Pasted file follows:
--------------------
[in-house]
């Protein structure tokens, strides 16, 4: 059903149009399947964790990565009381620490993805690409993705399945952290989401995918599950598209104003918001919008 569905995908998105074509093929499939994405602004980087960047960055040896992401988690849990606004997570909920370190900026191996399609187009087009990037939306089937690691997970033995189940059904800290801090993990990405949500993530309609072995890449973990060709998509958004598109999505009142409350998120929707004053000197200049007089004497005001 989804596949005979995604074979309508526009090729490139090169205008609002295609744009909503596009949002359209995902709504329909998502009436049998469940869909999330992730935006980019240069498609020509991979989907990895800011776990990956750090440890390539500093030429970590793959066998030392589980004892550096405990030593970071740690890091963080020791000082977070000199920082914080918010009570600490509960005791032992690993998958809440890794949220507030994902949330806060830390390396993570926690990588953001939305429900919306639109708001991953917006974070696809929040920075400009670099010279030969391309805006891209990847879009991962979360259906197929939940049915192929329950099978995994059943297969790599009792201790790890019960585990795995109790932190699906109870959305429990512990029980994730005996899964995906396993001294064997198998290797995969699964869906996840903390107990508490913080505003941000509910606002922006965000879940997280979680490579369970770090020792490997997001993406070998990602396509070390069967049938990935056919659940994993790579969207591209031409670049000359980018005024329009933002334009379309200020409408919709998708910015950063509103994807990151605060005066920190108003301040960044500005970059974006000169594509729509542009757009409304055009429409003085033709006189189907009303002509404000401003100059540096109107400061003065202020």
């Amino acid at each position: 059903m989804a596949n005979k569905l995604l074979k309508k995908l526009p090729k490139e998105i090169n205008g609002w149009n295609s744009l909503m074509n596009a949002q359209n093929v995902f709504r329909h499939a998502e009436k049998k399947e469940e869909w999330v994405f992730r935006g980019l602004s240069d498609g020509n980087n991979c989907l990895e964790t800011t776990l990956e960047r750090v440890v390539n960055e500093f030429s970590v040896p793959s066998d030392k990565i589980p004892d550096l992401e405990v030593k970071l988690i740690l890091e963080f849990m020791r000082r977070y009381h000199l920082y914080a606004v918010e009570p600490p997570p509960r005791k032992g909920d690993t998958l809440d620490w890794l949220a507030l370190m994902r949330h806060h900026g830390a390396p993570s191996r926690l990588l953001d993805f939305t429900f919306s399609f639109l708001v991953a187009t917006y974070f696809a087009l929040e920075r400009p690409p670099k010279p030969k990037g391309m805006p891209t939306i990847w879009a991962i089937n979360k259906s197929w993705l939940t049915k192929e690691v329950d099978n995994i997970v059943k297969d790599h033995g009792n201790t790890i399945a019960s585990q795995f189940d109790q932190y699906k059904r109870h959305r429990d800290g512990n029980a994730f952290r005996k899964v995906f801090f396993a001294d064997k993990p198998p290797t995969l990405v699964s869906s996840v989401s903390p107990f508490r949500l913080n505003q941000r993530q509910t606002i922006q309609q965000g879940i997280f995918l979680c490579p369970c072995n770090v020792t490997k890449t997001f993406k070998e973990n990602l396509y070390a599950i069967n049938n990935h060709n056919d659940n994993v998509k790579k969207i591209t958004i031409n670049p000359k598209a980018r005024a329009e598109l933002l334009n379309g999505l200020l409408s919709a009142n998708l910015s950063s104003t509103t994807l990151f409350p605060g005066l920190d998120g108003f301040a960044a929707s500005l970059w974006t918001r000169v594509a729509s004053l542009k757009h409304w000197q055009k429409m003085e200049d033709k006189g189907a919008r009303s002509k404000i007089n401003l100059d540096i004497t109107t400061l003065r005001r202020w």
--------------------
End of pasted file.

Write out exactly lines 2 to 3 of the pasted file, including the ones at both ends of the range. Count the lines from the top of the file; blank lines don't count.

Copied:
């Protein structure tokens, strides 16, 4: 059903149009399947964790990565009381620490993805690409993705399945952290989401995918599950598209104003918001919008 569905995908998105074509093929499939994405602004980087960047960055040896992401988690849990606004997570909920370190900026191996399609187009087009990037939306089937690691997970033995189940059904800290801090993990990405949500993530309609072995890449973990060709998509958004598109999505009142409350998120929707004053000197200049007089004497005001 989804596949005979995604074979309508526009090729490139090169205008609002295609744009909503596009949002359209995902709504329909998502009436049998469940869909999330992730935006980019240069498609020509991979989907990895800011776990990956750090440890390539500093030429970590793959066998030392589980004892550096405990030593970071740690890091963080020791000082977070000199920082914080918010009570600490509960005791032992690993998958809440890794949220507030994902949330806060830390390396993570926690990588953001939305429900919306639109708001991953917006974070696809929040920075400009670099010279030969391309805006891209990847879009991962979360259906197929939940049915192929329950099978995994059943297969790599009792201790790890019960585990795995109790932190699906109870959305429990512990029980994730005996899964995906396993001294064997198998290797995969699964869906996840903390107990508490913080505003941000509910606002922006965000879940997280979680490579369970770090020792490997997001993406070998990602396509070390069967049938990935056919659940994993790579969207591209031409670049000359980018005024329009933002334009379309200020409408919709998708910015950063509103994807990151605060005066920190108003301040960044500005970059974006000169594509729509542009757009409304055009429409003085033709006189189907009303002509404000401003100059540096109107400061003065202020």
């Amino acid at each position: 059903m989804a596949n005979k569905l995604l074979k309508k995908l526009p090729k490139e998105i090169n205008g609002w149009n295609s744009l909503m074509n596009a949002q359209n093929v995902f709504r329909h499939a998502e009436k049998k399947e469940e869909w999330v994405f992730r935006g980019l602004s240069d498609g020509n980087n991979c989907l990895e964790t800011t776990l990956e960047r750090v440890v390539n960055e500093f030429s970590v040896p793959s066998d030392k990565i589980p004892d550096l992401e405990v030593k970071l988690i740690l890091e963080f849990m020791r000082r977070y009381h000199l920082y914080a606004v918010e009570p600490p997570p509960r005791k032992g909920d690993t998958l809440d620490w890794l949220a507030l370190m994902r949330h806060h900026g830390a390396p993570s191996r926690l990588l953001d993805f939305t429900f919306s399609f639109l708001v991953a187009t917006y974070f696809a087009l929040e920075r400009p690409p670099k010279p030969k990037g391309m805006p891209t939306i990847w879009a991962i089937n979360k259906s197929w993705l939940t049915k192929e690691v329950d099978n995994i997970v059943k297969d790599h033995g009792n201790t790890i399945a019960s585990q795995f189940d109790q932190y699906k059904r109870h959305r429990d800290g512990n029980a994730f952290r005996k899964v995906f801090f396993a001294d064997k993990p198998p290797t995969l990405v699964s869906s996840v989401s903390p107990f508490r949500l913080n505003q941000r993530q509910t606002i922006q309609q965000g879940i997280f995918l979680c490579p369970c072995n770090v020792t490997k890449t997001f993406k070998e973990n990602l396509y070390a599950i069967n049938n990935h060709n056919d659940n994993v998509k790579k969207i591209t958004i031409n670049p000359k598209a980018r005024a329009e598109l933002l334009n379309g999505l200020l409408s919709a009142n998708l910015s950063s104003t509103t994807l990151f409350p605060g005066l920190d998120g108003f301040a960044a929707s500005l970059w974006t918001r000169v594509a729509s004053l542009k757009h409304w000197q055009k429409m003085e200049d033709k006189g189907a919008r009303s002509k404000i007089n401003l100059d540096i004497t109107t400061l003065r005001r202020w």